It started with just a spark — an idea that would grow into something wonderful for the community.
When Rhonda Brown, founding member of the Open Door Clinic’s board of directors in Chippewa Falls, learned that the clinic’s retired psychiatrist was seeing about 15 people in four hours for mental health issues, she knew the doctor wouldn’t be able to keep up that pace for long.
“One of my fears was that he was going to say, ‘I can’t do this anymore,’ and give up,” said Brown, who is also the director of Chippewa Health Improvement Partnership at St. Joseph’s Hospital. “I went to (hospital) administration and said, ‘We have to provide (free) mental health services over here.’”
Less than six months later, in July 2011 colleagues at L.E. Phillips-Libertas Treatment Center — an affiliate of St. Joseph’s Hospital in Chippewa Falls — took in its first patients screened at the Open Door Clinic.
Without the collaboration, the Open Door Clinic’s psychologists would have been overworked, and the patients would have suffered. Now everyone benefits, said Mary Meyers, Open Door Clinic director since August 2012 and a former triage nurse.
“Last year 19 percent of our business was mental health,” she said.
The Open Door Clinic in Chippewa Falls counted 524 mental health visits in 2013. Sixty-six patients were referred to L.E. Phillips-Libertas Treatment Center for outpatient counseling.
“It’s been a great collaboration,” Meyers said. “(The treatment center) has been very easy to work with.”
Unpaid interns who are in their final year of schooling to become therapists, and who need a set amount of clinical hours before they are certified, see Chippewa County citizens who have little or no access to behavioral health services because of cost.
The treatment center started with two interns who needed to finish their final internship hours. Depending on the time of year, the treatment center could have up to three interns at a time. Those students are supervised by Dr. Jon Snider, psychologist and mental health clinical supervisor at the treatment center.
“We’ve always had interns here,” he said. “The problem is that they can’t do outpatient counseling because no one will pay for them because they’re not licensed yet. It was a great internship but it was missing a component.”
Snider said using interns works well for this program. Not only is there no billing for the interns to decipher, but the students who are on the cusp of graduation are able to provide a much-needed service for the community while gaining experience.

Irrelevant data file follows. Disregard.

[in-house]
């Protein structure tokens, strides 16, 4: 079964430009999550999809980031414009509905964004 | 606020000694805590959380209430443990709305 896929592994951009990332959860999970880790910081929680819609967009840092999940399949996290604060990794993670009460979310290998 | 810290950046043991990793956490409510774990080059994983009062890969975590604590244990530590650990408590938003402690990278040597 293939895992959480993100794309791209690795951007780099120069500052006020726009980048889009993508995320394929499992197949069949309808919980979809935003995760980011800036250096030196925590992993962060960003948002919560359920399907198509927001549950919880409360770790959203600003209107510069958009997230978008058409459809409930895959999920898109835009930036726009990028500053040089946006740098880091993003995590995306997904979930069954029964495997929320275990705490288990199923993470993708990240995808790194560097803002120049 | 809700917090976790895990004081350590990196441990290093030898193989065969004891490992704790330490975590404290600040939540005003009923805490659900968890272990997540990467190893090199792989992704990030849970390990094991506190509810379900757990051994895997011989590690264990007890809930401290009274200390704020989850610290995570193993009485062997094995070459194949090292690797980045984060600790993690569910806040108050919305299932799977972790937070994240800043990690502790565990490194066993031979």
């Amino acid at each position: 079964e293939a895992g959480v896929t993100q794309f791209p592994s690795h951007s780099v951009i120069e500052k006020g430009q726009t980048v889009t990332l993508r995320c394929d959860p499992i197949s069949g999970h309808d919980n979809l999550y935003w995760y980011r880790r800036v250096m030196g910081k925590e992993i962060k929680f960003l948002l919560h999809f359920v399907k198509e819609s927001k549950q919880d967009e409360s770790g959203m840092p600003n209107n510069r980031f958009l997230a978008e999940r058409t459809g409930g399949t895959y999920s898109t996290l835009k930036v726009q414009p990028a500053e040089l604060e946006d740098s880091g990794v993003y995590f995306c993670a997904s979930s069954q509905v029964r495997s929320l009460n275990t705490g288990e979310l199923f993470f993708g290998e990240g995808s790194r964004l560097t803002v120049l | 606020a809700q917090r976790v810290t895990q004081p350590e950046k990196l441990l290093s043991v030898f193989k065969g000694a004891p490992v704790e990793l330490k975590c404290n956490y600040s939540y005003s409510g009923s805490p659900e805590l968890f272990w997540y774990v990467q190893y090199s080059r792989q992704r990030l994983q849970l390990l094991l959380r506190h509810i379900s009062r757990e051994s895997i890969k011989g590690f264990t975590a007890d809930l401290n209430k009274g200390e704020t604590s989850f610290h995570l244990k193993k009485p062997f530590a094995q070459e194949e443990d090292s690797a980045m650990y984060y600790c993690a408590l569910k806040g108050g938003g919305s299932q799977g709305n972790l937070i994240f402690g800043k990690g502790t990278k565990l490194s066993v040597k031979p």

“This is the end of their journey education-wise,” Snider said. “They’re not raw recruits. They’ve already done some counseling. They’re just finishing the last stage.”
The process to get mental health services to people in need is a fairly simple one.
“It’s an important piece of mental health care for our community,” Meyers said. “It affords patients the full circle of mental health services.”
Dr. Bruce Rhoades and Dr. Gerald Gehl, both retired psychiatrists who volunteer at the Open Door Clinic, see patients and determine if they need further assistance. If so, the doctors gives referrals to the treatment center. Then the responsibility is with the patient. That person needs to make contact with the treatment center to schedule an appointment.
“They are treated like everyone else that walks through our doors,” Snider said.
Those patients receive care until either the therapist determines the treatment is complete or the patient terminates the treatment. If the patient begins receiving insurance, they still can continue with treatment with one of the licensed therapists, but their insurance or the patient would be billed.
When the state’s budget began to dwindle and the Chippewa County Department of Human Services needed to cut back, most of the prevention services were pulled, Brown said.
Pathways — a county-run outpatient clinic that dealt in Alcohol and Other Drug Abuse addictions and mental health issues — shut down abruptly and there was a gap in services provided, Brown said.
In the last three St. Joseph’s Hospital Community Needs Assessment surveys since 2006, residents identified mental health services as a top need in Chippewa County.
L.E. Phillips-Libertas Treatment Center and the Open Door Clinic are working to fill that need.
Snider said the entire program has invigorated the treatment center.
“Everyone is really energized because we get to do this. It has brought a lot of energy to our team. The exposure to these interns reminds us of how cool our jobs really are,” Snider said. “This program is probably what I’m most proud of in my career.
“It has affected the most people in a positive way.”